Yorkshire


Bleachmill house with St George’s and Yorkshire flags flying

Bleachmill house

A perfect day to meander down to Bleachmill House, our favourite short walk from our village, Menston in the Wharfe Valley, one of Yorkshire’s beautiful dales. ‘Icing on the cake’ is a mug of tea with extraordinary friends Sue and Simon in their ‘farmhouse kitchen’ and the crazy “very free-range” chickens, picking up some “very free-range eggs” before we left.

Having baked Yorkshire teacakes earlier Sue was just about to make a lemon drizzle cake. So too early – dammit; it’s one of my favourites! No cake but the usual laughs which will last me at least a week.

No need for more words. I hope the pictures, all taken on iPad except for Petronela’s pic of me delighting in a robin singing his heart out high in a tree, say enough.

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Today is going to be full of chores so it’s a good opportunity to post something about our walk yesterday, our favourite short walk around our village of Menston. Cold with a biting wind coming up the valley but a  beautiful sunny day. I had hoped to catch Petronela’s namesake but she refused to play and hid herself somewhere in the bushes.

When we arrived Sue our friend was preparing Sunday lunch so we had a wonderful ‘catchup’ sitting in her cosy farmhouse-style kitchen while she peeled potatoes. Her son and his lady have just moved in while they renovate the barn next door to be their home (it’ll take a year) so we made new friends too. P enjoyed chatting with him, also a teacher, while I enoyed chatting with his lady (who said “of course”?). My camera for some reason refused to play ball too so unfortunately no pix of Sue or her offspring (man of the house Simon had lost himself in ‘the garden’) but I must at sometime do a post on this amazing couple, who always have us laughing. P was still giggling about one episode in bed last night!

 

 

 

 

 

Daniel’s cafe/bistro Ilkley is not run by Daniel but by his daughter Miruna and her husband. The name is a tribute to Miruna’s father who runs a hotel in our other favourite place, the Romanian Bucovina, specifically in the spa town (a bit like Harrogate) of Vatra Dornei.

We decided to visit this small but cosy coffee shop by day, a ‘bistro’ in the evening, yesterday afternoon. The cakes are ‘interesting’, yesterday’s were with butternut squash or pumpkin, but neither is ‘my cup of tea’ as we say so I opted for the Romanian sponge with apple and plums, the only truly Romanian cake on offer. With the first taste it took me back to my ‘honorary grandmother’s’ house near Câmpulung Moldovenesc, about 30km from the spa town, where we twice stayed for a while during our summer break. She makes an identical ‘cake’ (in fact it’s more like a pudding).

If a new visitor to Ilkley don’t stop at the Cow & Calf rocks and a walk on Ilkley moor but continue on the moorland road for some wonderful views. Here’s as we decend into our village

Romanian chocolate cakes

Unfortunately, not liking anything with fruit Petronela settled for just one of the excellent coffees. It’s a pity there are not more Romanian cakes, particularly chocolate cakes of which there are many: chec negru (black cake), amandine, mascota and others. All excellent and any one of them would have suited Petronela. There had been brownies, sold out, but for me the Romanian version is better: boema, chocolate cake soaked in a caramel syrup and topped with a ganache and ‘frișcă’ – sweetened whipped cream. It’s certainly more indulgent for any chocoholic.

But the main reason for a visit to Daniel’s if you are in Ilkley is the Romanian (more exactly Bucovinian) welcome. You will not find a more hospitable, friendly people anywhere and it hasn’t been diminished at all by being transplanted in Yorkshire.

Something I particularly like is Miruna’s tribute to her father, posted on a window. That also is very typically Romanian. Having been lucky enough to meet him on a previous visit, we can confirm he’s a great guy.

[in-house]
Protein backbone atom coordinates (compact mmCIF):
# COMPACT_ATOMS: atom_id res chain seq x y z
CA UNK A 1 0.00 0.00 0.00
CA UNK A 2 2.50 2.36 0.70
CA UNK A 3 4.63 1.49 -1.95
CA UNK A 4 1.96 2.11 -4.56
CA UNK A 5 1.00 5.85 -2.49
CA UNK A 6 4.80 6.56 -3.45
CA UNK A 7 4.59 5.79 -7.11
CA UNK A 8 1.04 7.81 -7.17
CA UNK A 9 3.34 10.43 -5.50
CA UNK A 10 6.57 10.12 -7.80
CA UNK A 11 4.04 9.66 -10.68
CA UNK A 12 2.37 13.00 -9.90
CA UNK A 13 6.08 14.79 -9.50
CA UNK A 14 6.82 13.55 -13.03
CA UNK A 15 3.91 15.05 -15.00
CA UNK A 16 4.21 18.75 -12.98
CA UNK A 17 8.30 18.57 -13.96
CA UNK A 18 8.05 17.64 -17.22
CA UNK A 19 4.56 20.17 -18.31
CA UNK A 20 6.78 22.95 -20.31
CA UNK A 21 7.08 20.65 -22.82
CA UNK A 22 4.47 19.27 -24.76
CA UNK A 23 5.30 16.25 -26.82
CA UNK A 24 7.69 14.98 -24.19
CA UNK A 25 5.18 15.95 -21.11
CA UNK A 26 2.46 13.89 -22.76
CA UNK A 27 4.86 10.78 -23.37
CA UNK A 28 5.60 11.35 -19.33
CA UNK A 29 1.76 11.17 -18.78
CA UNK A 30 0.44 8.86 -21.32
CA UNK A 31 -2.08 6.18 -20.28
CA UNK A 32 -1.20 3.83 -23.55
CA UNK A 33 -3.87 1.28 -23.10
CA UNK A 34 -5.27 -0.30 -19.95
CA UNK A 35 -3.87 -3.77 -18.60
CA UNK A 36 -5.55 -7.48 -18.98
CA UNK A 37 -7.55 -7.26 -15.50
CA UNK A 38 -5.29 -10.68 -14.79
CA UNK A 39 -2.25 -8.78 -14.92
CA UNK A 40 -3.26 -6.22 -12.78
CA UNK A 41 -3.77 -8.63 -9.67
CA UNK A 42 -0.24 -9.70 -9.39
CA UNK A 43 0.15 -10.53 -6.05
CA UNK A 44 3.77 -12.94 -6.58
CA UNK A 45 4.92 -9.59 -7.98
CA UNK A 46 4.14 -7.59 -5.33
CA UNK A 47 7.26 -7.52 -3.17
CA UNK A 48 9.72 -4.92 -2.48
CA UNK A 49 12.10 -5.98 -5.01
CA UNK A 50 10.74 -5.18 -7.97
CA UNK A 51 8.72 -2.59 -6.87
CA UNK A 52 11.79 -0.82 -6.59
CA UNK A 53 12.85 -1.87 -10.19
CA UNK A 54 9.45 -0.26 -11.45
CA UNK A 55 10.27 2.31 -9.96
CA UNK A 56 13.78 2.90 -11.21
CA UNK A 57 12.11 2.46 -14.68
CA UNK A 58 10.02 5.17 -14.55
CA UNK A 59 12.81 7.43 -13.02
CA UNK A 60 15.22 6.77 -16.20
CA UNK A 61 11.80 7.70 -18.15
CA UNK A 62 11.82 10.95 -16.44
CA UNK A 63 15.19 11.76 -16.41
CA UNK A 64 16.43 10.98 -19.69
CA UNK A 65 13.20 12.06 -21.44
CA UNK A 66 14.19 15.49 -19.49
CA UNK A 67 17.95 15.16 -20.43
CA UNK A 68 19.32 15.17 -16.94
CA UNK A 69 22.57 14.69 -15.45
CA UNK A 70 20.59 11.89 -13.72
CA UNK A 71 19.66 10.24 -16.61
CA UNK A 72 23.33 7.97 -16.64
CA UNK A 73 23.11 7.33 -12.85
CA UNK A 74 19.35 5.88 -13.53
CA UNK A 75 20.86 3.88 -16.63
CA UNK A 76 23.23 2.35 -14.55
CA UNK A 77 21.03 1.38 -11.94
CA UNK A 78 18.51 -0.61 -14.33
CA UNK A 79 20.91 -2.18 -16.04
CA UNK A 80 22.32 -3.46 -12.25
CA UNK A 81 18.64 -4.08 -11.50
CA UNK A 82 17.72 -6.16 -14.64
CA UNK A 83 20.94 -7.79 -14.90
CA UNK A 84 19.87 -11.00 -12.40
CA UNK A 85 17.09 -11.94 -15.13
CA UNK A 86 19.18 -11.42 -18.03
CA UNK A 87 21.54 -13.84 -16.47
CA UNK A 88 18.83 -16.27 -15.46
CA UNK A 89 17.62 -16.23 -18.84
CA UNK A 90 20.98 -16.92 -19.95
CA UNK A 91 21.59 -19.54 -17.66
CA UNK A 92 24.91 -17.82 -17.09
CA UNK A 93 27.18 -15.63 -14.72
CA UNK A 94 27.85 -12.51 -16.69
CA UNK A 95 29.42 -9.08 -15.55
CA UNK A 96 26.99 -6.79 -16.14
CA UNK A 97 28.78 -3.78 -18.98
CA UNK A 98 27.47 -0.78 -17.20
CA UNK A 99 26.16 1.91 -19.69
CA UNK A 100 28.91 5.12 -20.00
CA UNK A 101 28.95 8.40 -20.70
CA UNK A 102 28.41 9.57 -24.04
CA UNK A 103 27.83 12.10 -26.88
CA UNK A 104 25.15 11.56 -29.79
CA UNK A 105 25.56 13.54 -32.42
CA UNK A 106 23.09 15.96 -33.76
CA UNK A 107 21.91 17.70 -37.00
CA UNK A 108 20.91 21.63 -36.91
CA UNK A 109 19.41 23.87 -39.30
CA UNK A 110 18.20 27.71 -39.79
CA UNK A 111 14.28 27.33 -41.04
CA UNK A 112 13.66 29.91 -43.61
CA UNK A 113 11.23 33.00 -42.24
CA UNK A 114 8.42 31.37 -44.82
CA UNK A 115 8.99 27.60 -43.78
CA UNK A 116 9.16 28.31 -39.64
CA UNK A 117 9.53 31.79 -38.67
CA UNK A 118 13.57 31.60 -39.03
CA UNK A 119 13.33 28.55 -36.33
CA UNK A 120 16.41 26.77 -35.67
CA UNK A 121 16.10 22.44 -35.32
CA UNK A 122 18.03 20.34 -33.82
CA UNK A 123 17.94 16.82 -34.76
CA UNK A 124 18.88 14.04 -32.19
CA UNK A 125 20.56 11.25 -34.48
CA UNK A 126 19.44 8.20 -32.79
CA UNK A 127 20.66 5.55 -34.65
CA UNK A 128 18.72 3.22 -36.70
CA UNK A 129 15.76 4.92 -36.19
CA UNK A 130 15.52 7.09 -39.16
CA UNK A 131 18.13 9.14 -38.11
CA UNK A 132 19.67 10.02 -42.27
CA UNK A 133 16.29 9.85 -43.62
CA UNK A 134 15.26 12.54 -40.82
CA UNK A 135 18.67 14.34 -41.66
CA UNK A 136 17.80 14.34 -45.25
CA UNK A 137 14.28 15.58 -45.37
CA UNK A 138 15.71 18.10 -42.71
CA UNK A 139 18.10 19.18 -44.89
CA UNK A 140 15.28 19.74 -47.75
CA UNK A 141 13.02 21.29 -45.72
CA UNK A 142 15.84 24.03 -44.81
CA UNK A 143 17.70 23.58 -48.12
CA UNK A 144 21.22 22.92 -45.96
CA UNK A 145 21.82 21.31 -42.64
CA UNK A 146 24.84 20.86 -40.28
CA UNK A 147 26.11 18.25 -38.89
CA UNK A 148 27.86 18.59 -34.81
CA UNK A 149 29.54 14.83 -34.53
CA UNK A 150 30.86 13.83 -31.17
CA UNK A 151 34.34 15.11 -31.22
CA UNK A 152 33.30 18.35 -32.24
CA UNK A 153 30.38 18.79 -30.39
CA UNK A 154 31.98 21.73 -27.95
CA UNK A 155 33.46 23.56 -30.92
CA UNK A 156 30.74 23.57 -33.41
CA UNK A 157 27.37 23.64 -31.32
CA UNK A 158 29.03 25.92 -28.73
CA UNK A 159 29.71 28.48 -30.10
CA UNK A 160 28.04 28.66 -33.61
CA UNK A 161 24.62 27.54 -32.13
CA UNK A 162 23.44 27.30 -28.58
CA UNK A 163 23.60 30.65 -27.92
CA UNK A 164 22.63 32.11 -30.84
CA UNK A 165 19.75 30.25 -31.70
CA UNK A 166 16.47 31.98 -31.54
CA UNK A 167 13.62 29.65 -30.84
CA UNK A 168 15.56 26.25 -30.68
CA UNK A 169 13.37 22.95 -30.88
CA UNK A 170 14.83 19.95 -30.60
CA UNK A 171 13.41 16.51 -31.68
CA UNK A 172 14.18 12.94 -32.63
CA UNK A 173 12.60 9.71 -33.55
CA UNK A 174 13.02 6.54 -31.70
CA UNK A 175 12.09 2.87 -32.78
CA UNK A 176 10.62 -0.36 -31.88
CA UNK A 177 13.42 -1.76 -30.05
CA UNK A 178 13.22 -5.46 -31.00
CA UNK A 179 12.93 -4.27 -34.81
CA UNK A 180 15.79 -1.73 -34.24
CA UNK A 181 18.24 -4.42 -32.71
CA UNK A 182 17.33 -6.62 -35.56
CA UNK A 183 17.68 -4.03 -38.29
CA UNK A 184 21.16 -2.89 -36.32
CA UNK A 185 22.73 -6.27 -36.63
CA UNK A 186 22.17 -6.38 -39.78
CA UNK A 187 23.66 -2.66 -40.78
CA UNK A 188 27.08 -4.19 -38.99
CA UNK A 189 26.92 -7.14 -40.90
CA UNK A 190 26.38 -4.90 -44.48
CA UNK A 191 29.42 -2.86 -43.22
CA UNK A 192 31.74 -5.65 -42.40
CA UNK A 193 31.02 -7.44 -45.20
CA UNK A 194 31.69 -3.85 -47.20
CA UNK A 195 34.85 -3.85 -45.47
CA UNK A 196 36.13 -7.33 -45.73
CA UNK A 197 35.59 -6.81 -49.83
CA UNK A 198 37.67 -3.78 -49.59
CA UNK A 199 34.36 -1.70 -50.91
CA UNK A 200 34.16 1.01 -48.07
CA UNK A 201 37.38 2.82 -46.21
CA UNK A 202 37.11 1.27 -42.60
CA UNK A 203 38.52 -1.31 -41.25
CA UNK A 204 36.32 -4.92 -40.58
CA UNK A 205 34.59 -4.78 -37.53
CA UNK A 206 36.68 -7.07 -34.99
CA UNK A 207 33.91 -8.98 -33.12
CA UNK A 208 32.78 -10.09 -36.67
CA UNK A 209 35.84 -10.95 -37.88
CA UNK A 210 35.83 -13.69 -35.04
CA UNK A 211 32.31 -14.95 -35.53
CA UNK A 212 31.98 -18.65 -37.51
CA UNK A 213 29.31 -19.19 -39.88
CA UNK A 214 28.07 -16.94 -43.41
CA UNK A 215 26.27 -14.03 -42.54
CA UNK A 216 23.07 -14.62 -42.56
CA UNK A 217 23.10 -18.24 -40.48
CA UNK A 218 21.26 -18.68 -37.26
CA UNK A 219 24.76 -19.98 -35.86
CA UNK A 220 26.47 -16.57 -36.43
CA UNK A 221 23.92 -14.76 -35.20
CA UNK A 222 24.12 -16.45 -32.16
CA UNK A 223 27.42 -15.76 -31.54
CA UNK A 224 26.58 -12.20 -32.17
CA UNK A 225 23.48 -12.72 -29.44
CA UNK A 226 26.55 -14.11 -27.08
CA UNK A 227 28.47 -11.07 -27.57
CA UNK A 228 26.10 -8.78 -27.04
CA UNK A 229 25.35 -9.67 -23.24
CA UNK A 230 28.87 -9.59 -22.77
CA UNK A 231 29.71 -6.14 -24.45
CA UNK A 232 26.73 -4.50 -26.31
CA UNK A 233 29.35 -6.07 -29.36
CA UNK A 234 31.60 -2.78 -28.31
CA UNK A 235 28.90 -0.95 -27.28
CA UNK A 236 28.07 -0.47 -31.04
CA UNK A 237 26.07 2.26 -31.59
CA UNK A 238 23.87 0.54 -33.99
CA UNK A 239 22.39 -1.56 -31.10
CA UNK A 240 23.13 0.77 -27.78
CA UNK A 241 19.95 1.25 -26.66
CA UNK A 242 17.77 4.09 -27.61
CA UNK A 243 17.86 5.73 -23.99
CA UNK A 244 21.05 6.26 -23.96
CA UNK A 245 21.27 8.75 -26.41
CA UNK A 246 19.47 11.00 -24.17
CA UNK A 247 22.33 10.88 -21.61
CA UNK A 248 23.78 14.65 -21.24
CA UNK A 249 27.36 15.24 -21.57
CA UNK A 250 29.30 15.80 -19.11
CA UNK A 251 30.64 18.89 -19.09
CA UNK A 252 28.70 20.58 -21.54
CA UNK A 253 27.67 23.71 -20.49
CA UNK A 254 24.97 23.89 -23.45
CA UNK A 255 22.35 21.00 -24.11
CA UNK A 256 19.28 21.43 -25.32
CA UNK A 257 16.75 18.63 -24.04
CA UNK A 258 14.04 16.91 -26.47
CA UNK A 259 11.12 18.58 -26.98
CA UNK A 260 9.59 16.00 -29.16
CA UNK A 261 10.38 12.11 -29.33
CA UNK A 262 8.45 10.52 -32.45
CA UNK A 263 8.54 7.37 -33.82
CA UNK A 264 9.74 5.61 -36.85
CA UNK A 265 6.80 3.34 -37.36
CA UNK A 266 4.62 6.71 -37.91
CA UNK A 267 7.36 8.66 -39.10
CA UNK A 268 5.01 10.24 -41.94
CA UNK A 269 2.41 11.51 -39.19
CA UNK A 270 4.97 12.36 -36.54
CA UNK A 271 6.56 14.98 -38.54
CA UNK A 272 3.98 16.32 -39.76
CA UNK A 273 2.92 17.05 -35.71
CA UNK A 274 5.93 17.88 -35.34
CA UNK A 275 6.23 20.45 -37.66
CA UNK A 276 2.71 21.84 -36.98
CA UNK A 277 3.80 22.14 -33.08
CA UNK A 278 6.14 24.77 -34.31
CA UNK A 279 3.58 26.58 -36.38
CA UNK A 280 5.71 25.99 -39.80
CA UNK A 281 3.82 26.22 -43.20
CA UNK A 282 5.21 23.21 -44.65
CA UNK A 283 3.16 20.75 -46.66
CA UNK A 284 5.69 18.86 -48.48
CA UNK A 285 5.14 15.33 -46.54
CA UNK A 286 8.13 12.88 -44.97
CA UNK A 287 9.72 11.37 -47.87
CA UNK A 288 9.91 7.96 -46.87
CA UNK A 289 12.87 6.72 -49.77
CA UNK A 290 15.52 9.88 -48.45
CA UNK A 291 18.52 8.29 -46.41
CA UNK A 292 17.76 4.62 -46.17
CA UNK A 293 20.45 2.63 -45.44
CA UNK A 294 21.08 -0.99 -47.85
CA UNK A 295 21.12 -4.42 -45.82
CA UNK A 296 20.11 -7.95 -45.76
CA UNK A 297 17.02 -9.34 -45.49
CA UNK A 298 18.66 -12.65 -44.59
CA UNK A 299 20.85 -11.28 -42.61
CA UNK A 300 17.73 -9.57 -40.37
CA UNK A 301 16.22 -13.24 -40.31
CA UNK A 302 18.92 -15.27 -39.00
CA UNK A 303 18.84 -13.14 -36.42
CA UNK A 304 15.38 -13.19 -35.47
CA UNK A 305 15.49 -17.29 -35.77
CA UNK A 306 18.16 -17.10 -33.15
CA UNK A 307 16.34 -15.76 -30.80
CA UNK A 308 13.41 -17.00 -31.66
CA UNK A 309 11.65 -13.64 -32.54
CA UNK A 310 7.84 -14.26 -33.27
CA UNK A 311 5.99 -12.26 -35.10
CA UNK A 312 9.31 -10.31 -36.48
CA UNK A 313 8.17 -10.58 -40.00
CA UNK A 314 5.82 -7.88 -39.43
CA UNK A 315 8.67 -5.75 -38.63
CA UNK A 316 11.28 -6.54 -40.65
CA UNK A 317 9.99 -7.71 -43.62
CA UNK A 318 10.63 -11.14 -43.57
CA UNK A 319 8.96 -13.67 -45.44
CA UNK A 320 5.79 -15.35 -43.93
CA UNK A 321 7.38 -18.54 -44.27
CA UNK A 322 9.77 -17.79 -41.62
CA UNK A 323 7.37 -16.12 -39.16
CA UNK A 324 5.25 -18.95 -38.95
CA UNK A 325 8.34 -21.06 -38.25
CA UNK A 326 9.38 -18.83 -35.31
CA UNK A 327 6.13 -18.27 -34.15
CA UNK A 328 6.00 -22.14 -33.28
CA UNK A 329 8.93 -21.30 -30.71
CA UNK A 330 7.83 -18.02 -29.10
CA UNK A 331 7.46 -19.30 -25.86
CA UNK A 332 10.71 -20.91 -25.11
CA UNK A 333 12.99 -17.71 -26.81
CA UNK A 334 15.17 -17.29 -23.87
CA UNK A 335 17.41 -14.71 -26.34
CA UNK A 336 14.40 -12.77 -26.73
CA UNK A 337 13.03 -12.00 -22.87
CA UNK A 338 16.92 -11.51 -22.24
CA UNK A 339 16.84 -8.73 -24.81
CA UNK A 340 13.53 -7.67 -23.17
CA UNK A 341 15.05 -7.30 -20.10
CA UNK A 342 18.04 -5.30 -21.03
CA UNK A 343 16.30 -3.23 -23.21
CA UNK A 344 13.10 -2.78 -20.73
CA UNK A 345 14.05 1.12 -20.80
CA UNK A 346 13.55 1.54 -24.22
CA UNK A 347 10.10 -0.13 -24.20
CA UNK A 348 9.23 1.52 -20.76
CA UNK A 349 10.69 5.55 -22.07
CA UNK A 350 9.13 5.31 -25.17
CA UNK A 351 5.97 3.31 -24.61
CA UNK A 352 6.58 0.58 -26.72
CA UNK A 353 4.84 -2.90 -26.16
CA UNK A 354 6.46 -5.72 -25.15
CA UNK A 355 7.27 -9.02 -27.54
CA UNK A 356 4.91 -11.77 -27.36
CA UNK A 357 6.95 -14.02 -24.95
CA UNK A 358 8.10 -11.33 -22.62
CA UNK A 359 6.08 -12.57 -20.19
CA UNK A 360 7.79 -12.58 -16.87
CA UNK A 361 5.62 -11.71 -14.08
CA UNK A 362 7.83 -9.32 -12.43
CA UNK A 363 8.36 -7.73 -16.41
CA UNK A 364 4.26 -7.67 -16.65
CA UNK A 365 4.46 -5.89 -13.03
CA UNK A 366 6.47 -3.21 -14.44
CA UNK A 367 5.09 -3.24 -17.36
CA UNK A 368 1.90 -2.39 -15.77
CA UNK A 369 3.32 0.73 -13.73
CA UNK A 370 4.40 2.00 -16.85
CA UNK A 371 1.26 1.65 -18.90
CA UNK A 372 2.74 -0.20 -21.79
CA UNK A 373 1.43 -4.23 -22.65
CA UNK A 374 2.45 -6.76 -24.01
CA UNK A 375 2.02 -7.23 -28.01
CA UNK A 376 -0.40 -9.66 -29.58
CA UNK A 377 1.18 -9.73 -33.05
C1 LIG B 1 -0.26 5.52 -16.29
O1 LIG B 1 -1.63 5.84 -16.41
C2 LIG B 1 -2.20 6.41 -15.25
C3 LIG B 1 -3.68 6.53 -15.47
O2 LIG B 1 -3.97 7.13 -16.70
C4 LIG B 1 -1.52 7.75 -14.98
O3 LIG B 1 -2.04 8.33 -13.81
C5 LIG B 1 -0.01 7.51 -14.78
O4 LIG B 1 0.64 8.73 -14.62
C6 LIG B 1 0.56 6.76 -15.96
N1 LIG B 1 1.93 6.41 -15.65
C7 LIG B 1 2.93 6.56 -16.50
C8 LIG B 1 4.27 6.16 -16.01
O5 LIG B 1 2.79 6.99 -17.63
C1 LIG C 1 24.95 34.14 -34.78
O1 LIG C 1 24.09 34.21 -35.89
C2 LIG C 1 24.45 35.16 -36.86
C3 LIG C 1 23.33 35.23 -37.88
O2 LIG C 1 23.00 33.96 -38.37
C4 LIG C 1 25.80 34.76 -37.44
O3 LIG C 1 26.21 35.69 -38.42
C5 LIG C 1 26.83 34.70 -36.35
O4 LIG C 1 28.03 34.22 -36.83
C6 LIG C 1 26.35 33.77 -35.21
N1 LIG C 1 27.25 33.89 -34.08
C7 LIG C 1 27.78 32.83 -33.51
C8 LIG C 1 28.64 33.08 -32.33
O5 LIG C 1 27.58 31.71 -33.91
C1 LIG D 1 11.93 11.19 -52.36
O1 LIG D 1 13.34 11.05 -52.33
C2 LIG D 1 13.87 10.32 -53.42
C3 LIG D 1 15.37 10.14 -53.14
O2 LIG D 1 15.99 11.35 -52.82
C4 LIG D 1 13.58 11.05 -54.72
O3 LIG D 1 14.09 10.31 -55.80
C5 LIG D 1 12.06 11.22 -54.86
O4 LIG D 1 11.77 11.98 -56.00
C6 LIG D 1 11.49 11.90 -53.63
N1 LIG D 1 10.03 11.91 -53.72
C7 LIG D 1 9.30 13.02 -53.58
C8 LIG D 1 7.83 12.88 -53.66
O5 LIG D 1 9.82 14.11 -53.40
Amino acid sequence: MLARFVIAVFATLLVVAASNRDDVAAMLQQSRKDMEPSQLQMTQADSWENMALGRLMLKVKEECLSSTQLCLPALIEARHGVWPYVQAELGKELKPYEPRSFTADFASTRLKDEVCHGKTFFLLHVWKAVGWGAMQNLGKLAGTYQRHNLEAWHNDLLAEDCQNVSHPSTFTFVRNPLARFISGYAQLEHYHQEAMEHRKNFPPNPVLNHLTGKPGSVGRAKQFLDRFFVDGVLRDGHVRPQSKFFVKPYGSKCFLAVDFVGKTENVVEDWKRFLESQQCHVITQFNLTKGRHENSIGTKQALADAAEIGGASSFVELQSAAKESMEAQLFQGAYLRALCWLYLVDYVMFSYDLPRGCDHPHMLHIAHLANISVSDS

Daniel’s cafe/bistro has a website:

https://www.danielscafebistro.co.uk/

Don’t miss it (not open every day – see website) if you visit this lovely small Yorkshire town. If you’re lucky Miruna will have taken my hint and have more Romanian chocolate cakes!

I’ve changed first-thing-in-the-morning weekday roles with Petronela since school finished for half-term. When she was going to the school at which she taught for eleven years she was generally up first and made her coffee and my tea and I stayed in bed, out of her way, until she came back into the bedroom to get ready for school. At weekends and holidays it was usually I who got up first and took her coffee to her much later.

I did manage to stay in bed till 5.30 this morning, half an hour later than yesterday, but as I want to drink my tea before I do anything the roles have reversed and now I take P her coffee at 5.45. I think it’s going to settle down like this as she likes that 15 minutes more in bed.

Jobs piling up

As it now looks as though I’ll be driving her to school for a while longer, as the school asked her to go back and she cannot realistically get there on public transport, I’m going to have to think about coming home for a few hours on some days; there are jobs now piling up which I cannot do in Wetherspoon or the library. I have to come back on a couple of days next week for medical appointments so I’ll probably do a trial run this week to see how it goes.

Not a lot to say about today. Monday seems to be exceptional in Wetherspoon as there were not as many people in as yesterday. The male half of the couple I mentioned yesterday arrived at 9.05 and I had to tell him that I had not seen the lady. I had thought they were man and wife but evidently not. I saw her later on the way to Wetherspoon.

I was surprised to see a young mother feeding her baby with a beer close by at 9.30 in the morning.

Didn’t make the Brontës’ moors

I had thought of going to Haworth today and brought a camera with the intention of trying to capture the moors behind the Brontë sisters’ home as they evoked it. It didn’t work out; perhaps another day.

Keighley ‘picture house’

I would have liked to get in to ‘The picture house’ to get some pictures but it doesn’t open at a time I can do that so I had to be content with the outside. When I was a child we still called the cinema “the picture house”. Later, as a young teenager I didn’t do the usual ‘job’ delivering newspapers but was, at 14, ‘assistant projectionist’ at a local ‘picture house’ after school. It no longer exists.